02/15/06 — A sad goodbye: Baby’s plight poignant reminder of real problem

View Archive

A sad goodbye: Baby’s plight poignant reminder of real problem

It probably will be a while before we know the details surrounding the circumstances that brought a newborn baby to the city sewer plant.

It is difficult to think about the possibilities — and even the most innocent explanation is a sad reminder that there are just too many people these days who don’t value human life.

Today, the Goldsboro Police Department held a modest service for the little girl whose parentage is unknown and might never be known.

Financing the funeral arrangements for the little girl is Shumate-Faulk Funeral Home, which provided flowers and a coffin for her burial.

What a touching tribute — and a kind gesture — from a bunch of strangers.

The Police Department and funeral home personnel know what we all should remember, that despite the circumstances of her death, this was a little person whose life had significance if only in the fact that so many will remember her story and mourn her loss.

Her story should also make us think about the number of babies who are born each day to people who are not ready or unwilling to take care of them.

We should also think of the children right now living in abusive homes, and those who are suffering from neglect.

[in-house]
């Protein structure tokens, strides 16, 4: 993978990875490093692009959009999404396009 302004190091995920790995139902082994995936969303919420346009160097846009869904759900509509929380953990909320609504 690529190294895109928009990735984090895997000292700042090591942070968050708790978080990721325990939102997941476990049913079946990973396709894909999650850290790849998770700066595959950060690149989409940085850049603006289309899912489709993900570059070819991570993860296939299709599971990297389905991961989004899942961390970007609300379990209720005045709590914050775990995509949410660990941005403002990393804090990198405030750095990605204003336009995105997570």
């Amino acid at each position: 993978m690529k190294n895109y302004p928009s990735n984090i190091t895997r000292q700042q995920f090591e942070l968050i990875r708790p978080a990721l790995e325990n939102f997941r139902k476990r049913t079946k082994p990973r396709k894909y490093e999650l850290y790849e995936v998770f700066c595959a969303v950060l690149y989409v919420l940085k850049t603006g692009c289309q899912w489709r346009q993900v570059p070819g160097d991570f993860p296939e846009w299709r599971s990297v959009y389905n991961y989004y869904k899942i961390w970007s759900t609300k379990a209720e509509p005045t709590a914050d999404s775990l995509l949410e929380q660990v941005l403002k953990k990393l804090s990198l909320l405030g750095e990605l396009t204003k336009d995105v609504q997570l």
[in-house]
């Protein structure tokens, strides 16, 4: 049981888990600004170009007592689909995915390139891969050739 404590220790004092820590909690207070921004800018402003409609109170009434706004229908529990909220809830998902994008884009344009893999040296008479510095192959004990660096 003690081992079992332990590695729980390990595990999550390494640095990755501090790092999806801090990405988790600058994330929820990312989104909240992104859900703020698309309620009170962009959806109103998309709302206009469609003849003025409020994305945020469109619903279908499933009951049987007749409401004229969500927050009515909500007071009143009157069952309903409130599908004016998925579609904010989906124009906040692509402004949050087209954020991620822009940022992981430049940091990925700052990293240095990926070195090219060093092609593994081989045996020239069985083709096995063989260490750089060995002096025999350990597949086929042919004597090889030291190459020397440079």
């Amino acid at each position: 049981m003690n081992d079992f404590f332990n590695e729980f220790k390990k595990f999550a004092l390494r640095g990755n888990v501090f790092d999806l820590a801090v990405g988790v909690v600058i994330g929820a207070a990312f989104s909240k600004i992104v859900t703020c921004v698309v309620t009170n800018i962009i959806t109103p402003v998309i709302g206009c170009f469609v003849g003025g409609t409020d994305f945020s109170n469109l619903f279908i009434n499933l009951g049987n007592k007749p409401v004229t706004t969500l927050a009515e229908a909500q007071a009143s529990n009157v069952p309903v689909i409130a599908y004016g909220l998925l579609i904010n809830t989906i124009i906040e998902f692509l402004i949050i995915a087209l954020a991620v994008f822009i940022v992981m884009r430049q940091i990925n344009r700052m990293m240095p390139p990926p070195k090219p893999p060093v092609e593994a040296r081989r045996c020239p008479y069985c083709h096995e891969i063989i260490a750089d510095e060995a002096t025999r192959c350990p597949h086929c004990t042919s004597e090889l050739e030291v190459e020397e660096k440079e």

There are just too many parents today who do not appreciate the responsibility they have undertaken and who do not understand what a gift they have been given. It easier to become a parent — and to stay a parent — than it is to drive a car.

And that is the sad lesson that underlies the story of Baby Jane Doe.

There are plenty of reasons to think hard about ways to curb the number of births to unfit parents in this country. There is also a need to examine the whole issue of parental rights in general. When exactly should someone lose his or her right to parent a child?

And there is even more motivation to think about ways to teach young people that there are sometimes unintended consequences to premarital sex and that the responsibility of parenthood is a serious commitment, not a game.

Baby Jane Doe’s story should make us cry a little and think a lot about what kind of world we want, not only for the babies who will come after her, but all of Wayne County’s children.

Addressing the questions her story raises would be a fitting tribute to her short, but important, life.

But all that is for later. Today, we should all grieve a little for a lost little girl.

Published in Editorials on February 15, 2006 9:39 AM